Good advice for bigger boats.  OP has a small boat with a 25 HP outboard which he can pull start. 





Mike

3533 posts

Uber Geek
+1 received by user: 1353


  Reply # 1948504 30-Jan-2018 10:23
Send private message quote this post

kryptonjohn:

 

I used these insulation displacement connectors for underground irrigation control cables: 

 

https://www.3m.com/3M/en_US/company-us/all-3m-products/~/3M-Scotchlok-Electrical-IDC-314-BOX-Pigtail-Self-Stripping-Moisture-Resistant-and-Flame-Retardant-Blue-22-14-AWG-50-per-carton-500-per-case/?N=5002385+3294772691&rt=rudhttps://www.amazon.com/gp/product/B00P1UENB6/ref=oh_aui_detailpage_o00_s01?ie=UTF8&psc=1

 

'moisture proof' ... so I plan to hang onto the leftovers and use them for various low-current boat wiring jobs - joining speaker and lighting wires etc.

 

Extremely quick and easy as no wire stripping required, inherently sealed and semitransparent so you can see the wires are inserted fully.

 

 

I've seen good reports for scotch locks in low amperage applications like LED lights or NMEA-0183 in sheltered locations and they are quick and easy, l especially for fiddly little wires.

 

Personally I wouldn't use them in an open boat situation.  They are water-resistant as opposed to waterproof and I wonder how well they will cope with vibration.

 

For the OP's purposes 13A is getting toward the upper current limit of a scotch lock although the trim will only operate for short period of time, which mitigates.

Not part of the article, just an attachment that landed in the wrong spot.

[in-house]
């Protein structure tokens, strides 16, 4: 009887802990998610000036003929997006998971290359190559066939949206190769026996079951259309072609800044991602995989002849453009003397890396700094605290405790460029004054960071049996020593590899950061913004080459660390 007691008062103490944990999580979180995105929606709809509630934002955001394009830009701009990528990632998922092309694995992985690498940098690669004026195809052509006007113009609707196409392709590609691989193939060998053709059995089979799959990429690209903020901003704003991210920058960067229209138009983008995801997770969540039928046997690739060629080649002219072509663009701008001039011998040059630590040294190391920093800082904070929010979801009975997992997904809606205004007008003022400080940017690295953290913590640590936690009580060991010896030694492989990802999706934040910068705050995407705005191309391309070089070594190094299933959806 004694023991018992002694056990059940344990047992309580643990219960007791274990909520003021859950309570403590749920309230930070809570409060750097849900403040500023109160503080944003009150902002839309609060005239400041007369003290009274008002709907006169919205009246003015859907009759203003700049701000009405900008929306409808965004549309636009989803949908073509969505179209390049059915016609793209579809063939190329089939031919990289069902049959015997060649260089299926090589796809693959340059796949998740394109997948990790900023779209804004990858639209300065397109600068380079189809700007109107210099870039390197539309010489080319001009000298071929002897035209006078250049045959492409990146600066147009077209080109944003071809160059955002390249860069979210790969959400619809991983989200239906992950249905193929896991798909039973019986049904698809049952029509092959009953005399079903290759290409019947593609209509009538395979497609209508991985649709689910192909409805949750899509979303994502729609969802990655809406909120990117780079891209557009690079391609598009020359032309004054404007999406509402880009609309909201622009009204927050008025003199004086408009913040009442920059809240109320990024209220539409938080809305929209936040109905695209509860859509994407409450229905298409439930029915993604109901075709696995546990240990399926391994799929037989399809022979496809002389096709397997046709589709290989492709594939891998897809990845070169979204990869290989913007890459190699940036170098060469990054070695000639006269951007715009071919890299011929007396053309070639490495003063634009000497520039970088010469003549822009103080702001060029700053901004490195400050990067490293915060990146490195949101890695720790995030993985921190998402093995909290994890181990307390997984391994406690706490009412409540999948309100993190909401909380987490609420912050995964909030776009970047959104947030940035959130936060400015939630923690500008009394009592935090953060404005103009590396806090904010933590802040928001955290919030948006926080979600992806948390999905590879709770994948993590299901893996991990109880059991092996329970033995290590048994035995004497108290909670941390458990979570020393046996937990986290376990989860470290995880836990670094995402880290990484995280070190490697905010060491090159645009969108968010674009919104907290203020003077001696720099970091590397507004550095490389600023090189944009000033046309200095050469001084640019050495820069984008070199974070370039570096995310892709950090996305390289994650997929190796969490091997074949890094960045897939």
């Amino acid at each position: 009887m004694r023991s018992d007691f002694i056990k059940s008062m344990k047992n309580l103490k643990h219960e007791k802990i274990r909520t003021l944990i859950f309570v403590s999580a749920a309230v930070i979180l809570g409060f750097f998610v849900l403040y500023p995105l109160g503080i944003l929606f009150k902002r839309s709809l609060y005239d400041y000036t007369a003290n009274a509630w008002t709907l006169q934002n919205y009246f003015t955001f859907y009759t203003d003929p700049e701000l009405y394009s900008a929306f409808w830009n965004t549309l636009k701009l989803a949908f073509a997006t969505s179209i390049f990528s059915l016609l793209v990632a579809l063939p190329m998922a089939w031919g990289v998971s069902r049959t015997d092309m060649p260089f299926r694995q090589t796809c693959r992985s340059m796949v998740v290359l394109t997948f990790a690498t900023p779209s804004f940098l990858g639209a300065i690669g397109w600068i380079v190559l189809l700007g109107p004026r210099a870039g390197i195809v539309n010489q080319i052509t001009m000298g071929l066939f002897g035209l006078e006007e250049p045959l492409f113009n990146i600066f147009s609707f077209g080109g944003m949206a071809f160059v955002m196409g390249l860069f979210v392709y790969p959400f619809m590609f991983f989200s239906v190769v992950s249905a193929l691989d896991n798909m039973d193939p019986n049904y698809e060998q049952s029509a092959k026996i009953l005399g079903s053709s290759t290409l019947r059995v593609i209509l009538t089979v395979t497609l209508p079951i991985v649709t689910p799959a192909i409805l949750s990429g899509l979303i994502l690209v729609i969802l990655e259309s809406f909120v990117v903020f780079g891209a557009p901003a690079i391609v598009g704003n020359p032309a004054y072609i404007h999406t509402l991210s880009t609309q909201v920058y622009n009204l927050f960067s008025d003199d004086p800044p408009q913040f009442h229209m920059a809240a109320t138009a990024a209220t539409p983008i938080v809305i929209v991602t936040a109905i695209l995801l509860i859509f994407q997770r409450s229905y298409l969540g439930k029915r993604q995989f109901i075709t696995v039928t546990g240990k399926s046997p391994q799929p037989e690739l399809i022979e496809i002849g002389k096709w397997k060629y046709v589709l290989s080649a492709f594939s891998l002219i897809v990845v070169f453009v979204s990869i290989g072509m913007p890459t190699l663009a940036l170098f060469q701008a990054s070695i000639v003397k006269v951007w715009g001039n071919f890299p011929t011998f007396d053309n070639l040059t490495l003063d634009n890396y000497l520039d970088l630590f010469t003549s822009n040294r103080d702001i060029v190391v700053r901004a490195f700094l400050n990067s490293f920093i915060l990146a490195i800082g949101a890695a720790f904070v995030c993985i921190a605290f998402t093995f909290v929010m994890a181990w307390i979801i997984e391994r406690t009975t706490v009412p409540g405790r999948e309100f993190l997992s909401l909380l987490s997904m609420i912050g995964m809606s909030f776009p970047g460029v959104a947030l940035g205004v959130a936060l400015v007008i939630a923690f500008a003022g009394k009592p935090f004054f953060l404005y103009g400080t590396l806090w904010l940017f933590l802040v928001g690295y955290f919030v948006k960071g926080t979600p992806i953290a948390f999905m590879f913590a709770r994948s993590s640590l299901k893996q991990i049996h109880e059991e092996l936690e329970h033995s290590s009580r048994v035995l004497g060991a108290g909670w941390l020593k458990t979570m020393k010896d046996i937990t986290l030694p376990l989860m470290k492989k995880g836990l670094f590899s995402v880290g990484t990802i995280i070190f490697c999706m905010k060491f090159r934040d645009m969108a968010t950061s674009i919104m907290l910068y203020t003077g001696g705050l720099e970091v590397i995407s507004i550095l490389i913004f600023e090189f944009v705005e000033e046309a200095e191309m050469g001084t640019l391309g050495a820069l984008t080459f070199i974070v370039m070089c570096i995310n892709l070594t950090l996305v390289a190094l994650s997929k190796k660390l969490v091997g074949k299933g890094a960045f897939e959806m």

Scotch locks require the wires to run parallel while a sleeve joiner will allow wires to be joined end to end, which may be an advantage or disadvantage depending on your layout.





Mike

824 posts

Ultimate Geek
+1 received by user: 475


  Reply # 1948665 30-Jan-2018 15:32
Send private message quote this post

Sounddude:

 

As a coastguard volunteer, I tend to do a lot of jumpstarts of people with flat batteries who can no longer start their engines.

 

If you can, I highly recommend keeping your starter motor battery separate from your house batteries (fish finder, radio etc).

 

That way you can always get yourself home, no matter how long you spend sitting and fishing.

 

 

Regardless of their membership status, there should be a surcharge for this sort of blatant "she'll be right" stupidity. It's not exactly unforeseen.

 

 

 

When Coastguard started offering unlimited assists I ceased being a member. In my mind it simply encourages the irresponsible at the expense of the responsible. I feel that's reflected in the membership cost rising from IIRC $35 p.a. to $115 p.a. since.